A great overview of the Zettelkasten method (with some personal observations)

So, that’s the buzzword that has been floating in productivity circles, and the authorities in the field (Zettelkasten.de) have (should I say finally) written a great and comprehensive overview of the method. If you’re interested and/or have been struggling with your notes, look no further:

Two words of observation after having used the method for almost a year:

Do not sweat the final product. Zettels look so pristine and well thought-out when you see the demos. There’s a natural tendency to want to write something as good and final from the get-go. Don’t. These systems have built themselves over time (years, maybe). A half-written note in your own words is not ideal, but it’s better than nothing and it already has linking value in the system. Zettling is a fluid process, where values accrues over time. Start working on things, do not strive for perfection, just do it for the process.

Do not sweat the references part. The Zettelkasten is originally an academic workflow and it shows. All initial practitioners of the method tend be academics, so they need to have a perfect citation system. But not everybody (and I would argue, far from everybody) needs that level of detail. If you’re a knowledge worker but don’t need to be perfectly accountable in minute detail for every last thing you quote, ditch the references manager and just make sure you jot down where things come from (“This author in that book” is enough in my experience).

I believe Nick Milo strikes the right balance of inspiration and fluidity for most of us:

Full disclosure – I am currently following his workshop, but it’s already proven hugely valuable – a hundred times more than Build a Second Brain, of which I have amply said negative things about on this forum :wink:

After reading a lot about all those things, asking questions, practicing, I think I am slowly finding my footing with the method itself (and I am awed by the results I’m getting). If somebody has any questions on it, I’d be happy to try and answer as I can.

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Really great summary @KillerWhale. Your findings are very similar to my own. I’ve found if I try to keep permanent notes as atomic as possible, write my own thoughts and not just copy quotes, and be okay going back and iterating over time that taking notes with this method in mind is much more palatable for me.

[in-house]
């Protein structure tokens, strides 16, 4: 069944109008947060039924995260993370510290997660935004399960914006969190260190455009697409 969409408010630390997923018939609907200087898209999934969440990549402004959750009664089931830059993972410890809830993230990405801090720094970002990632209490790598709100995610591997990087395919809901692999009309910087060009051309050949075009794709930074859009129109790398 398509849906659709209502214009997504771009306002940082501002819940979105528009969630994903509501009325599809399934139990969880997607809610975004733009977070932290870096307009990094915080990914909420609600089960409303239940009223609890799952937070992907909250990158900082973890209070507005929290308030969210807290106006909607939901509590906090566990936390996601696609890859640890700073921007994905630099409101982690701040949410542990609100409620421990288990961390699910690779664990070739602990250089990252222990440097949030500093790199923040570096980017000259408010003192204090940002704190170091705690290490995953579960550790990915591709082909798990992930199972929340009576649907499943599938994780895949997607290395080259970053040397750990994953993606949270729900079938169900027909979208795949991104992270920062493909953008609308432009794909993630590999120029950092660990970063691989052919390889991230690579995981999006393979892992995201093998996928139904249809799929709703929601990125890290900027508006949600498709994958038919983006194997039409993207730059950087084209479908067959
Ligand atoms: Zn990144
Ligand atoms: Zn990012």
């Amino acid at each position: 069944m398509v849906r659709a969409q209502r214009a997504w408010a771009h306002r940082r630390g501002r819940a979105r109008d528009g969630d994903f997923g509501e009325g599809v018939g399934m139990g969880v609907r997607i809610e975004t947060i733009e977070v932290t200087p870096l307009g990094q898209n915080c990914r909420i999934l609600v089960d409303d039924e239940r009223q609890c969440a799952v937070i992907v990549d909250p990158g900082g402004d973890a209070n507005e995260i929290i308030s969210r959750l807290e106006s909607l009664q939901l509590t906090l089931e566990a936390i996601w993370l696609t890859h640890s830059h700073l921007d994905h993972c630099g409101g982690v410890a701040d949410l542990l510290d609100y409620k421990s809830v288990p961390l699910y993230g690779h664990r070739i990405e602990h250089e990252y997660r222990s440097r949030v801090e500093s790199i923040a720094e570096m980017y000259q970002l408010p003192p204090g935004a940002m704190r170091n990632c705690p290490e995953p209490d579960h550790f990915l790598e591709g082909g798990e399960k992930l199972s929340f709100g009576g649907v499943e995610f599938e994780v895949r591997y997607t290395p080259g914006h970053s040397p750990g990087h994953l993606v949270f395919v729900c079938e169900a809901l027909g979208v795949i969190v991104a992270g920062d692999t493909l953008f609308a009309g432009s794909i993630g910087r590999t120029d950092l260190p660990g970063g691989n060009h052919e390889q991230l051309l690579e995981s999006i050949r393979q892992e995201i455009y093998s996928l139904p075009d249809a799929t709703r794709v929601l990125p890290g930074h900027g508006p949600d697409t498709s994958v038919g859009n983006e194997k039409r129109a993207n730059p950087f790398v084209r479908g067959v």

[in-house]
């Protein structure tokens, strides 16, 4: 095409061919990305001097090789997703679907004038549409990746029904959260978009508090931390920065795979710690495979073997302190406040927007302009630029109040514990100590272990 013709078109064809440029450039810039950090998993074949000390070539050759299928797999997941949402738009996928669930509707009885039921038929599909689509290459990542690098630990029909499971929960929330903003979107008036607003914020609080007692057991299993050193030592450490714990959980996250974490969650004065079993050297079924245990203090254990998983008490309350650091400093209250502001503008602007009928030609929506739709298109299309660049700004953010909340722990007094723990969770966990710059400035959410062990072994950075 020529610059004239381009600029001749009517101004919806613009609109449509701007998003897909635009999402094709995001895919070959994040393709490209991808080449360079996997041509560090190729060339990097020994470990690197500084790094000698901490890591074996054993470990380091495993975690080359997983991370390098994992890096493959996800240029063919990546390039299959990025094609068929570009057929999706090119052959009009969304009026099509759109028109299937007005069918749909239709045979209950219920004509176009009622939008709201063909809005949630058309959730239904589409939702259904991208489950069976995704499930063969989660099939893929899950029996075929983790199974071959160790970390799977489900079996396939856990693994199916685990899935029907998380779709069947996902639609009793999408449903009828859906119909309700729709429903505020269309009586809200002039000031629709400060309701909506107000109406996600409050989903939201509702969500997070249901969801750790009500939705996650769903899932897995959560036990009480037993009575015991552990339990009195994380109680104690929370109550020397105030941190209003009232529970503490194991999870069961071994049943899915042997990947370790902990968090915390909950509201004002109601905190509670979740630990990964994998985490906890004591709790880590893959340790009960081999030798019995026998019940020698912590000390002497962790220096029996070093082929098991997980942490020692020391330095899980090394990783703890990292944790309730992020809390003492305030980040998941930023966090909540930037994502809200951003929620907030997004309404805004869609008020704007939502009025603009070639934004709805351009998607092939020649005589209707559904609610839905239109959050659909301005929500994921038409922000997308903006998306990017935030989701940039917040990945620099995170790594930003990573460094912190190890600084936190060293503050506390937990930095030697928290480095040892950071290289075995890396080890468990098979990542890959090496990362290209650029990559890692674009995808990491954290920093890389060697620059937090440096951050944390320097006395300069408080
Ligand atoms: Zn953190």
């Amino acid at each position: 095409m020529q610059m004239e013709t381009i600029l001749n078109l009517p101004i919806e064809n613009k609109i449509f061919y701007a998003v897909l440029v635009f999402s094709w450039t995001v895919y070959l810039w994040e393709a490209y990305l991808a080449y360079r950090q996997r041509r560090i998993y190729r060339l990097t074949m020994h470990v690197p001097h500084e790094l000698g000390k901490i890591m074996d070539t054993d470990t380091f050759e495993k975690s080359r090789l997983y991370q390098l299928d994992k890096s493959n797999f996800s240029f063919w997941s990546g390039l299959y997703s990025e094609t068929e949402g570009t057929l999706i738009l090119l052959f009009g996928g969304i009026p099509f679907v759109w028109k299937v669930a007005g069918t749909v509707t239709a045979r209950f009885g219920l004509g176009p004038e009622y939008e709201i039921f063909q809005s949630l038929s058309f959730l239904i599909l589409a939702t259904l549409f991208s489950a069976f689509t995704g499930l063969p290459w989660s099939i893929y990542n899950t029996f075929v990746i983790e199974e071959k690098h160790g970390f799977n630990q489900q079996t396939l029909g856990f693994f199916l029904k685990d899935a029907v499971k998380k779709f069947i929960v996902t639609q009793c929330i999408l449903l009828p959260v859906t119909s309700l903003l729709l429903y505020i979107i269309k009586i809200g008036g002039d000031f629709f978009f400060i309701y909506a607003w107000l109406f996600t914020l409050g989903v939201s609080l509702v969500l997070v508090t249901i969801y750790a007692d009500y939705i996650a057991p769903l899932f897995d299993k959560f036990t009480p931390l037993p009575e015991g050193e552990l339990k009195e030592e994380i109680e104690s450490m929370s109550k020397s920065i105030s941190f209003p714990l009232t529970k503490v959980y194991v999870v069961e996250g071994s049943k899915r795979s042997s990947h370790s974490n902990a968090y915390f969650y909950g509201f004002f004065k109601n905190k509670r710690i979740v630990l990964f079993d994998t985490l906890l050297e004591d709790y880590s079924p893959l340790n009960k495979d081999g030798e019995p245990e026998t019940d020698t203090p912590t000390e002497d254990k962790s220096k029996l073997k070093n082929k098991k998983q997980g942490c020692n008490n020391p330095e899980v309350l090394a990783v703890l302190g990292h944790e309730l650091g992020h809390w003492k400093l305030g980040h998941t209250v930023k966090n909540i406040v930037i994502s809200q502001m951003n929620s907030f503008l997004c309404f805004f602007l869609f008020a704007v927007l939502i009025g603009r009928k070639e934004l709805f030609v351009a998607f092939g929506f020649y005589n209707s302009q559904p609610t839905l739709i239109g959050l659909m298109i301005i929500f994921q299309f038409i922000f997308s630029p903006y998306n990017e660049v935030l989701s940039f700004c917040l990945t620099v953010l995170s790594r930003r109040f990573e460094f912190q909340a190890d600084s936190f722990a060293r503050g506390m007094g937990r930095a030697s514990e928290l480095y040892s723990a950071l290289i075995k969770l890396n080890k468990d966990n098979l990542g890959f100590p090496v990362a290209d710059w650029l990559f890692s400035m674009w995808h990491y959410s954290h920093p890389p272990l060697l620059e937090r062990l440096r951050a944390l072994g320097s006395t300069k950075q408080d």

Also, Nick Milo’s stuff is great. Highly recommend it!

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Oooooh bad whale! I should have really mentioned your channel as well, your Obsidian demos are super helpful to see things as they are being made and help a lot lowering the barrier of entry to all this! Thank you for doing them :+1: and my apologies for the oversight!

And I’m glad we come to the same conclusions! Indeed, what really clicked for me is that it’s supposed to be an ever evolving and fluid process. :slight_smile:

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You’re too kind and you didn’t have to mention mine by any means!

This has been my conclusion about productivity systems in general to be honest.

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Which note taking app are you using?

Obsidian, which offers the best flow in my experience with a great feature set that keeps being added to weekly. I’m linking to my references in DEVONthink. So that’s not much of a mobile workflow yet but apps for Obsidian are coming, along with a DTTG redesign.

Perfect, thank you. I have been trying to get into the method recently.
I wish a programme did backlinks automatically.

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Obsidian does :slightly_smiling_face: Roam too to be fair, but I find the price crazy, the « cult » thing puts me off and I like to own my data in this case…

Ah no… here comes another app jump :stuck_out_tongue_winking_eye:

Thank you I will take a look.

Totally agree with the Roam comments.